By Lakhram Bhagirat
Just over a week ago, on October 29, Malenie Pierre and her 15-year-old son were sitting in the Juvenile Court as Magistrate Dylon Bess delivered what they think is a proverbial slap in the face of justice. Magistrate Bess sentenced the two boys who punctured Pierre’s son’s lungs with a pair of scissors to two years for their crime, but instantaneously suspended that sentence and left his bench while the victim sobbed as he realised that justice was not served.
“When I saw my son there in that courtroom and he broke down after he heard that these boys got a suspended sentence, I was angry. The justice system failed us and I feel like I have failed my son as a parent. I am so angry I do not want to talk about it,” Malenie remembers.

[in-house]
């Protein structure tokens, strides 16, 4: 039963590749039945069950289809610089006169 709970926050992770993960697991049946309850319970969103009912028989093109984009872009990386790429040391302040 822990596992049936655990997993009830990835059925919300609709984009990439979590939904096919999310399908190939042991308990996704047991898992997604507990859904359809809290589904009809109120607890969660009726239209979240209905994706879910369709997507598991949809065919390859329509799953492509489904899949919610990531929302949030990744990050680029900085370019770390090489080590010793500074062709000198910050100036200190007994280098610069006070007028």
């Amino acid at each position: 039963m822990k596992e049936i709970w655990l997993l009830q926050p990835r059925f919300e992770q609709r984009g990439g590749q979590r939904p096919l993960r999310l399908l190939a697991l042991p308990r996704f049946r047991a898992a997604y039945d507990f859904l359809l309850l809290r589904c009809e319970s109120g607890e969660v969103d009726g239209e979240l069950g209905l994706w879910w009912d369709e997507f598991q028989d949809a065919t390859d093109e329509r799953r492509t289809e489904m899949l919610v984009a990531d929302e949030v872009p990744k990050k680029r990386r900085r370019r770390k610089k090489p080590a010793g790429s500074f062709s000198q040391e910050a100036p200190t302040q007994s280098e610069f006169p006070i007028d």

On February 28, a group of four boys who are believed to be part of a gang ambushed Shemuel Pierre as he was sheltering from the rain at Prospect on the East Bank of Demerara. Shemuel, a student of Covent Garden Secondary School, was stabbed twice to the chest region by the group of boys who were brought there by one of his school colleagues.
In order to understand the events that led to that fateful day, one has to go back to February 27 when a student in a lower class than Shemuel began bullying him. The student is reported as an aggressor and would often bully students because he was covered by immunity because of his close association to the Guyana Police Force.